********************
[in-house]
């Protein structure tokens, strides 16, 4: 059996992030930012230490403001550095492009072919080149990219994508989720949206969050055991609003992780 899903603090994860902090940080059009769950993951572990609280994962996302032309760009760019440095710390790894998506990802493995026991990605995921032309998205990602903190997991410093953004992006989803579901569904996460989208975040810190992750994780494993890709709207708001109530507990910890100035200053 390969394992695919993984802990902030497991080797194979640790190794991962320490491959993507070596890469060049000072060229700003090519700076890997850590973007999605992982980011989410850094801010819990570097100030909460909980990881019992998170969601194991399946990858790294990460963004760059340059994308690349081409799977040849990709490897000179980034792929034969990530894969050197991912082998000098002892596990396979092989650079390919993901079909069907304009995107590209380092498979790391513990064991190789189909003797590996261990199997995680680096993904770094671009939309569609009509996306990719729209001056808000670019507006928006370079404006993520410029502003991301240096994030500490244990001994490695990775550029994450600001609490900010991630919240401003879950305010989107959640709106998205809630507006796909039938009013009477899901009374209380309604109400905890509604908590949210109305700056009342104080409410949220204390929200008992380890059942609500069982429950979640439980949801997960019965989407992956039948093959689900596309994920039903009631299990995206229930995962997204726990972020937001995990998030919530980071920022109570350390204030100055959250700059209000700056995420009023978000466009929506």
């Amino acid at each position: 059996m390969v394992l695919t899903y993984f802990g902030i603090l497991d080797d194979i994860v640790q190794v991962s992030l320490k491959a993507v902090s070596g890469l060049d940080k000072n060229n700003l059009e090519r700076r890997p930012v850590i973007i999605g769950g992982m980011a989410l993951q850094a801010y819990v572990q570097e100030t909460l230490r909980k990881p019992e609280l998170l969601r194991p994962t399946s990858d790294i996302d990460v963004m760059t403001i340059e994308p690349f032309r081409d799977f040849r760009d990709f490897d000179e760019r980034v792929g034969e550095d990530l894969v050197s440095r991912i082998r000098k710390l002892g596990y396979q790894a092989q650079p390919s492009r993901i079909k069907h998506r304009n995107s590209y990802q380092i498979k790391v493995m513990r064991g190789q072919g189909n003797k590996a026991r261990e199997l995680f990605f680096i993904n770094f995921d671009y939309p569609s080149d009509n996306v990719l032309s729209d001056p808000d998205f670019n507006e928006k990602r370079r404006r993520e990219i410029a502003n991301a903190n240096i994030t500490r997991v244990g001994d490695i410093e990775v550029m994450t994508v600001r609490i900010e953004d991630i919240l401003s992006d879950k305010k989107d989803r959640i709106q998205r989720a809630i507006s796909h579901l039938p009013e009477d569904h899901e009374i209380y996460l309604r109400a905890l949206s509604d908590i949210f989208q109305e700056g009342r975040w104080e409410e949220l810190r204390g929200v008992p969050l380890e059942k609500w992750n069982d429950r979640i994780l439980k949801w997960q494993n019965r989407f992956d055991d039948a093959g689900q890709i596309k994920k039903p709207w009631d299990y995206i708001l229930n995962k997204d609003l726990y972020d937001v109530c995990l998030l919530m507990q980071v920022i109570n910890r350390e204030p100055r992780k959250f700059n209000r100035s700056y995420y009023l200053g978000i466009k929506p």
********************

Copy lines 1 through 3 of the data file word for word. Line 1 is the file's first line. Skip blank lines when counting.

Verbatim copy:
[in-house]
């Protein structure tokens, strides 16, 4: 059996992030930012230490403001550095492009072919080149990219994508989720949206969050055991609003992780 899903603090994860902090940080059009769950993951572990609280994962996302032309760009760019440095710390790894998506990802493995026991990605995921032309998205990602903190997991410093953004992006989803579901569904996460989208975040810190992750994780494993890709709207708001109530507990910890100035200053 390969394992695919993984802990902030497991080797194979640790190794991962320490491959993507070596890469060049000072060229700003090519700076890997850590973007999605992982980011989410850094801010819990570097100030909460909980990881019992998170969601194991399946990858790294990460963004760059340059994308690349081409799977040849990709490897000179980034792929034969990530894969050197991912082998000098002892596990396979092989650079390919993901079909069907304009995107590209380092498979790391513990064991190789189909003797590996261990199997995680680096993904770094671009939309569609009509996306990719729209001056808000670019507006928006370079404006993520410029502003991301240096994030500490244990001994490695990775550029994450600001609490900010991630919240401003879950305010989107959640709106998205809630507006796909039938009013009477899901009374209380309604109400905890509604908590949210109305700056009342104080409410949220204390929200008992380890059942609500069982429950979640439980949801997960019965989407992956039948093959689900596309994920039903009631299990995206229930995962997204726990972020937001995990998030919530980071920022109570350390204030100055959250700059209000700056995420009023978000466009929506």
């Amino acid at each position: 059996m390969v394992l695919t899903y993984f802990g902030i603090l497991d080797d194979i994860v640790q190794v991962s992030l320490k491959a993507v902090s070596g890469l060049d940080k000072n060229n700003l059009e090519r700076r890997p930012v850590i973007i999605g769950g992982m980011a989410l993951q850094a801010y819990v572990q570097e100030t909460l230490r909980k990881p019992e609280l998170l969601r194991p994962t399946s990858d790294i996302d990460v963004m760059t403001i340059e994308p690349f032309r081409d799977f040849r760009d990709f490897d000179e760019r980034v792929g034969e550095d990530l894969v050197s440095r991912i082998r000098k710390l002892g596990y396979q790894a092989q650079p390919s492009r993901i079909k069907h998506r304009n995107s590209y990802q380092i498979k790391v493995m513990r064991g190789q072919g189909n003797k590996a026991r261990e199997l995680f990605f680096i993904n770094f995921d671009y939309p569609s080149d009509n996306v990719l032309s729209d001056p808000d998205f670019n507006e928006k990602r370079r404006r993520e990219i410029a502003n991301a903190n240096i994030t500490r997991v244990g001994d490695i410093e990775v550029m994450t994508v600001r609490i900010e953004d991630i919240l401003s992006d879950k305010k989107d989803r959640i709106q998205r989720a809630i507006s796909h579901l039938p009013e009477d569904h899901e009374i209380y996460l309604r109400a905890l949206s509604d908590i949210f989208q109305e700056g009342r975040w104080e409410e949220l810190r204390g929200v008992p969050l380890e059942k609500w992750n069982d429950r979640i994780l439980k949801w997960q494993n019965r989407f992956d055991d039948a093959g689900q890709i596309k994920k039903p709207w009631d299990y995206i708001l229930n995962k997204d609003l726990y972020d937001v109530c995990l998030l919530m507990q980071v920022i109570n910890r350390e204030p100055r992780k959250f700059n209000r100035s700056y995420y009023l200053g978000i466009k929506p």